Five jokes that teach you about investing
As John Cleese put it, 'He who laughs most, learns best'.
‘I have bad news and worse news...' a financial adviser says to his client. ‘Which would you like to hear first?' ‘The bad news,' says the client. ‘All your money will be gone in 24 hours.' ‘Oh my gosh!' the client says. ‘What could be worse than that?'
‘I should have called you yesterday.'
A bad situation won't get better by sticking your head in the sand and hoping it goes away. Impulsiveness is the enemy of sound investing, but you do need to be willing to take action quickly when opportunities present themselves or a company's fundamentals start to deteriorate.
A senior citizen received a call from his wife while driving home. 'Albert, be careful,' she warned, 'I just heard on the radio that there's a car going the wrong way down the highway.' 'Mabel, they don't know the half of it,' replied Albert,
'It's not just one car, there are hundreds of them.'
To do better than average, you need to be willing to go against the crowd – but you also need to be right. Blind contrarianism isn't a good strategy.
Early in the 20thCentury, there was a market craze in sardine trading when sardines disappeared from their traditional waters in California. Commodity traders started to bid up the price of canned sardines, which then soared as trend-spotters started buying, hoping to turn a quick profit. One day a buyer decided to treat himself to an expensive meal and so opened a can to eat. He immediately felt sick and told the seller that the fish are rotten. ‘You don't understand', the seller said.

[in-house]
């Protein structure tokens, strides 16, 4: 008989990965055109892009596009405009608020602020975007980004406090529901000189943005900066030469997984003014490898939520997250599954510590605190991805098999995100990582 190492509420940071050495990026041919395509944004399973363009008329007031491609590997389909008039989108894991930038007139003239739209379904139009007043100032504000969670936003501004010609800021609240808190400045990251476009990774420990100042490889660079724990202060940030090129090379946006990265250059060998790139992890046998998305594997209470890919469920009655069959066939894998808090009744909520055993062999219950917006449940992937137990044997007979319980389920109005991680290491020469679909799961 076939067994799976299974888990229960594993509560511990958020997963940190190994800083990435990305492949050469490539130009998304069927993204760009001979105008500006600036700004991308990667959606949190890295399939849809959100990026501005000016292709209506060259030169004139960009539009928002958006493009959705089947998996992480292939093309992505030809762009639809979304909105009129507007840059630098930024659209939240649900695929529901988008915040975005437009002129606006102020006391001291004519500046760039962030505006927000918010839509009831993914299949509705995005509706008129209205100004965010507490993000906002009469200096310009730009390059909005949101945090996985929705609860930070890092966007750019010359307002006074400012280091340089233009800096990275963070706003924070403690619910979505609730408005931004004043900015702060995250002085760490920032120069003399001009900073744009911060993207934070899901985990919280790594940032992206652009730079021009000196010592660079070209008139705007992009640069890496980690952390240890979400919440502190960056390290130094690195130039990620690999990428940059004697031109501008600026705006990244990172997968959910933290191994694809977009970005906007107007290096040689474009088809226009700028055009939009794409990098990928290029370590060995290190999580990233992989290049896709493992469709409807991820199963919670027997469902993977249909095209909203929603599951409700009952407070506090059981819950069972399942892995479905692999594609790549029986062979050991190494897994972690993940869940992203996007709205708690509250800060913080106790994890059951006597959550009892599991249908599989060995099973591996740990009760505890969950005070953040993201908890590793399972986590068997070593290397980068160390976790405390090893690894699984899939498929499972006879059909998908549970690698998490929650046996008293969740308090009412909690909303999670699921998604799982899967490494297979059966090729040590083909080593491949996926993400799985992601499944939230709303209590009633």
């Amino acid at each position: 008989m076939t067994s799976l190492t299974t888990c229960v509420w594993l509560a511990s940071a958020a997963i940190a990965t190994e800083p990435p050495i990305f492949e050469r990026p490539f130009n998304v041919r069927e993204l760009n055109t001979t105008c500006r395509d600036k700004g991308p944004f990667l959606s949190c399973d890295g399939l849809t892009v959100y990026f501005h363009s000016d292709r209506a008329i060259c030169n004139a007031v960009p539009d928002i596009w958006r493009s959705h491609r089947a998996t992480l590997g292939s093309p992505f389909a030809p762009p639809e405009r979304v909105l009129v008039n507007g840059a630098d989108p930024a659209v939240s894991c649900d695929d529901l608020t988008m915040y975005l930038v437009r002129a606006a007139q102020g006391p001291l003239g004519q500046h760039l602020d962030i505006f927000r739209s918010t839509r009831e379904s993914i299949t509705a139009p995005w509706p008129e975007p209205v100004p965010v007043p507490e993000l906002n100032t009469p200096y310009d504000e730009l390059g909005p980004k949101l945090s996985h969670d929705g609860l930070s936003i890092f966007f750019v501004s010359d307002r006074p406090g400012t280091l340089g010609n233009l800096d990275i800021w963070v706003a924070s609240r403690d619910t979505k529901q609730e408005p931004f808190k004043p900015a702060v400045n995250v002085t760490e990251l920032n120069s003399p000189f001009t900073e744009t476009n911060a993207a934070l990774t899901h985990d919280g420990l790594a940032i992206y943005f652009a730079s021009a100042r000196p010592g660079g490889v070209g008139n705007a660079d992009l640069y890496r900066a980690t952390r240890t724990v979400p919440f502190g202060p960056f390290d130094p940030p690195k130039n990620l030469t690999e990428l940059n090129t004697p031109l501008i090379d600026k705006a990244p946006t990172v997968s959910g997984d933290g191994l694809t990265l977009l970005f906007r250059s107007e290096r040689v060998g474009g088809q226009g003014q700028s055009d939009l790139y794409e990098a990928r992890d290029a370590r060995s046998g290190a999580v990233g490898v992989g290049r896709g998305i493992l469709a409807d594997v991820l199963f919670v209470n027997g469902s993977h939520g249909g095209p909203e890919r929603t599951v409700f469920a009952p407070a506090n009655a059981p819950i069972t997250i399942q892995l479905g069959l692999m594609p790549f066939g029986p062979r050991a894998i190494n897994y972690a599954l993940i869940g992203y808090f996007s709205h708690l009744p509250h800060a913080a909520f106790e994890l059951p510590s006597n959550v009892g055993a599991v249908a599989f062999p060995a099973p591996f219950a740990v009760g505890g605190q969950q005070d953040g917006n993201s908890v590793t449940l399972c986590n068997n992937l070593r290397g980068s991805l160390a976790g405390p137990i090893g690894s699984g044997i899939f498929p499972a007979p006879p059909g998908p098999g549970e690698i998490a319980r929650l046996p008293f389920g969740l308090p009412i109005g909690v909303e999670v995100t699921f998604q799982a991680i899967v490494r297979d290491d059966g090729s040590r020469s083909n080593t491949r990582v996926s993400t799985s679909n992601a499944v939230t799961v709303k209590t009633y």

‘These are not eating sardines. They're trading sardines!'
A lot of people treat stocks like trading sardines, hoping to buy and flip them at a higher price. What really matters is where the current share price stands relative to the stock's intrinsic value. Focus on the underlying business, then consider the price.
Charlie Munger tells a story about when he was in Minnesota buying a fishing lure. He said to the shop owner 'My god, they're pink and green, do fish really take these lures?'
The old man replied, 'Mister, I don't sell to fish'.
Everywhere you look in the financial industry, someone is trying to sell you something. News and advice is specifically designed to excite investors. ‘Click bait' as they say. Remember that what brokers and banks are selling isn't necessarily going to get you the best results, it may just be an easy sales pitch.
Finally, every investor has time and resource constraints, so it's important to focus on the most promising opportunities …
An old man crashed his grocery cart into that of a much younger fellow while shopping. The elderly man explained apologetically that he had lost track of his wife and was busy searching for her. The younger man said that by coincidence his wife had also wandered off and suggested that it might be more efficient if they looked for the two women together. Agreeing, the older man asked his new friend what his wife looked like. 'She's a gorgeous blonde,' the fellow answered, 'with a body that would cause a bishop to go through a stained glass window, and she's wearing tight white shorts. How about your wife?' The senior citizen wasted no words: 'Forget her, we'll look for yours.'
Jokes aside, Intelligent Investor is loading up the van and going on tour in May, with events on the QLD mid-north coast and in Perth, Adelaide, Melbourne, Sydney and Canberra. If you'd like to hear us talk about building a portfolio to weather any storm, book your spot here.
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